Trending: Where The Taxes Are High

taxesHere in Connecticut, the average resident pays $4,294.73 dollars in state taxes every year, according to data from the U.S. Census Bureau, making the Nutmeg State the fifth highest tax-collecter per person in the country.

I know what you’re thinking. “$4,300? Please. I cough up way more than that.”

You probably do, because these rates were figured out by taking the total tax revenue and dividing it by the actual number of residents calculated in each state in 2012. So that includes everyone from your 8-month-old baby who has never bought a darn thing in his life to the guy two apartments over who is single-handedly funding the cigarette tax pot.

In total, the amount of money Connecticut collects in taxes doesn’t hold a candle to many states around the country. With $15.4 billion collected in 2012, including income taxes, cigarette taxes, amusement park license taxes and everything in between, the state has the 18th highest total tax revenue. But when you factor in the small amount of residents here to carry the load (Connecticut is the 30th largest state, as of the 2012 count), it makes a difference.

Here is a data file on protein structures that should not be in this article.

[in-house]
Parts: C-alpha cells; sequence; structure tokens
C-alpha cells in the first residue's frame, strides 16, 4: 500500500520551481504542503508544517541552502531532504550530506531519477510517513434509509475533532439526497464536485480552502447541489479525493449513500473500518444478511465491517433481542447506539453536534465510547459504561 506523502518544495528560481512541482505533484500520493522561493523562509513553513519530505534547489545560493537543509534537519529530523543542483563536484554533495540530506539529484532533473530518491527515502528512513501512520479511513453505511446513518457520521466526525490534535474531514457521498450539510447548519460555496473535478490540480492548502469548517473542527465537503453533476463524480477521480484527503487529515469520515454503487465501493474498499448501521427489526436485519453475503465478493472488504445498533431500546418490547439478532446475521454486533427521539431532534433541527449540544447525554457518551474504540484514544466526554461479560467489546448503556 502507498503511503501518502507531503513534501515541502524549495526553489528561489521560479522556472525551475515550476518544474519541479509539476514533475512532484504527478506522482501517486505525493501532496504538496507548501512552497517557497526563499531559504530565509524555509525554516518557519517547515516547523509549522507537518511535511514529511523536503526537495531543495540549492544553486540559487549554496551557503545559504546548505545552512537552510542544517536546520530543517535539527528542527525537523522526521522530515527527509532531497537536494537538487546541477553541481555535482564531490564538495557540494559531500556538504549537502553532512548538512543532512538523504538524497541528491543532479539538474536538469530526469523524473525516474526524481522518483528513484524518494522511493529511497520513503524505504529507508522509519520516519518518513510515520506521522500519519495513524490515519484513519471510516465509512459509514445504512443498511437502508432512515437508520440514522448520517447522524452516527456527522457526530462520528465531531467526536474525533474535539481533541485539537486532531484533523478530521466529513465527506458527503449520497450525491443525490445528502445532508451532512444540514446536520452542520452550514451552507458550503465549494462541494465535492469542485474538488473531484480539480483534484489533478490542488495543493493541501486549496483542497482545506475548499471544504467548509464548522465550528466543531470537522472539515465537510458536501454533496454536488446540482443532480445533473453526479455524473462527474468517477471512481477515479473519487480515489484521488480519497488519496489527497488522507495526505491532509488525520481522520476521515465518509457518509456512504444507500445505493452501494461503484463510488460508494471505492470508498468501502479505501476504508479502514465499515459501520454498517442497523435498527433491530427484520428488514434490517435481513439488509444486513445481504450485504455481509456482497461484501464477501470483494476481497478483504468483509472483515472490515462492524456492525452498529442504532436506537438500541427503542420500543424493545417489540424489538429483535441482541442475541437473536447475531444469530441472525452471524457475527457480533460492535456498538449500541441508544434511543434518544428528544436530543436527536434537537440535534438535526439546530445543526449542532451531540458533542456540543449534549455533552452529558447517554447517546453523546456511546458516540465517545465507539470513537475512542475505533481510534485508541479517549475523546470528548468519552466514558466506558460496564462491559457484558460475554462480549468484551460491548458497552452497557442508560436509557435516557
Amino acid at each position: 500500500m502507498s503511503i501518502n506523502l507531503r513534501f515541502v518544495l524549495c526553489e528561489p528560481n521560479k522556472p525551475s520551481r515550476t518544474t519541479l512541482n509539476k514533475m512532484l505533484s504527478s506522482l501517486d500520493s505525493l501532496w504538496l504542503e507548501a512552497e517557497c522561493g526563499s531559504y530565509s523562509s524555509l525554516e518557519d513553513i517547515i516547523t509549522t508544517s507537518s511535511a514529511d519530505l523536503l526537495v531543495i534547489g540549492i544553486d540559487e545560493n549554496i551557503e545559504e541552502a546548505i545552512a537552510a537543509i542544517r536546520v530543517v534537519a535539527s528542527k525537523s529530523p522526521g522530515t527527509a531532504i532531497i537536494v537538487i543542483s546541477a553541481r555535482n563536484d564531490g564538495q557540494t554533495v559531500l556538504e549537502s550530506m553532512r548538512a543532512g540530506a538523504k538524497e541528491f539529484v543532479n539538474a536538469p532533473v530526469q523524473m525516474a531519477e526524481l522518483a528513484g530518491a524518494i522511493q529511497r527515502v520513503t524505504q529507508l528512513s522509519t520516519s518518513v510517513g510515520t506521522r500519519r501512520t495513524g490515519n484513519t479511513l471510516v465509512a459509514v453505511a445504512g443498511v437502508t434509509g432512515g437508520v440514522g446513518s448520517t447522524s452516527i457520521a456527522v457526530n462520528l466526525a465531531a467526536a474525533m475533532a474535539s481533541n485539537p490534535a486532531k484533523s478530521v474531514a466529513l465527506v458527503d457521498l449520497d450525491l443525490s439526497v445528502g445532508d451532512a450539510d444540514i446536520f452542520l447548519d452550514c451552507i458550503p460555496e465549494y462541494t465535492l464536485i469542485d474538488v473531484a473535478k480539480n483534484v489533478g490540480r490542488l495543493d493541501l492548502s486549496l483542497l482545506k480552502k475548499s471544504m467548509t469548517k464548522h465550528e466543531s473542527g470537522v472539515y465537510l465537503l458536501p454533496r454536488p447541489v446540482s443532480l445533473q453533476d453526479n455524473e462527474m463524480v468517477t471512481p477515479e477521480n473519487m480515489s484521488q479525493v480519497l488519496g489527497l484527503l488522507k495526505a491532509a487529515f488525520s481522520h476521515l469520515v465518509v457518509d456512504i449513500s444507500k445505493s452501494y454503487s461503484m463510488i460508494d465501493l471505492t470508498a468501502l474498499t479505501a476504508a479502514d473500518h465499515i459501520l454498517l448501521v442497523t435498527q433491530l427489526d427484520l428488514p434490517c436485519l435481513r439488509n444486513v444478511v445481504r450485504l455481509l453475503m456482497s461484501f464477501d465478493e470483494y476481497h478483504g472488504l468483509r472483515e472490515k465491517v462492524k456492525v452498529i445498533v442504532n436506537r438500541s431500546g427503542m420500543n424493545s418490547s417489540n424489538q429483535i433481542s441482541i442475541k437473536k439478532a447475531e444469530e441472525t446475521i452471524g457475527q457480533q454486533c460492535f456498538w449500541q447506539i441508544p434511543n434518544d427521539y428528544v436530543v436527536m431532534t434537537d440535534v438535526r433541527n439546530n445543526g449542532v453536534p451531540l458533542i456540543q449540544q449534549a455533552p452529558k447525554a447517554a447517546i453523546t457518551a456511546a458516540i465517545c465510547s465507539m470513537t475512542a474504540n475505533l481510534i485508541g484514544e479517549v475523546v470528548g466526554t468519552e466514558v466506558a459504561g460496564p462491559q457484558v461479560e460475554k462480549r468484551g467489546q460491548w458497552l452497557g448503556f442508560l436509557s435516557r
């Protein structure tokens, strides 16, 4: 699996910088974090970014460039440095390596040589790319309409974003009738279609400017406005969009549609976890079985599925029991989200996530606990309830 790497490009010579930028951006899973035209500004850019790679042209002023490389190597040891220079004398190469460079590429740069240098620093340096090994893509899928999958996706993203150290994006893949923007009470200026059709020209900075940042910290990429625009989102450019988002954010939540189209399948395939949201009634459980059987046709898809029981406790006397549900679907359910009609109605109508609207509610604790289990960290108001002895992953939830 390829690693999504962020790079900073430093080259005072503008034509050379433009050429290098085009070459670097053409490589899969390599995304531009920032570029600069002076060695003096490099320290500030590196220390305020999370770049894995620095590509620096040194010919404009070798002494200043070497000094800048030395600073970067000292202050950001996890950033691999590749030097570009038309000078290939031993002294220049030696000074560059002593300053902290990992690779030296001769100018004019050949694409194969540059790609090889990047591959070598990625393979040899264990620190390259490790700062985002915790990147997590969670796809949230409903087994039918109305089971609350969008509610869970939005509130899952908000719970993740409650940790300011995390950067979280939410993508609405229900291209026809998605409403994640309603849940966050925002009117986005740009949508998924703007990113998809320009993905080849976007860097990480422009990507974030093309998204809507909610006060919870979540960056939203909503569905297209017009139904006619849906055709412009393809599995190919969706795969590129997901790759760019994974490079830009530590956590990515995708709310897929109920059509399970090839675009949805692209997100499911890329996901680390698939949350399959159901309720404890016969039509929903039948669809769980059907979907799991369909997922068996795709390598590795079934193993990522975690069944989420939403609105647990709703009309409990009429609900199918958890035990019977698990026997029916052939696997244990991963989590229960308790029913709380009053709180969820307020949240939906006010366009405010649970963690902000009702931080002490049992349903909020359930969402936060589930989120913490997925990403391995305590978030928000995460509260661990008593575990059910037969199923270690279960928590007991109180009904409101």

Take California for instance. It collects way more taxes than any other state — $112.4 billion in 2012, to be exact — but as the largest state in the nation, with roughly 10 times as many residents as Connecticut, it actually works out so residents of the state pay less than we do here in Connecticut. At $2,953.94 per resident, those West Coasters only pay 69 percent as much as we shell out here, according to an analysis of census figures.

Across the states, there’s a significant amount of clustering. More than half of the 50 states have an average pay rate between $2,000 and $3,000 per residents. Six states are between $3,000 and $4,000, while three are between $4,000 and $5,000.


Maggie Gordon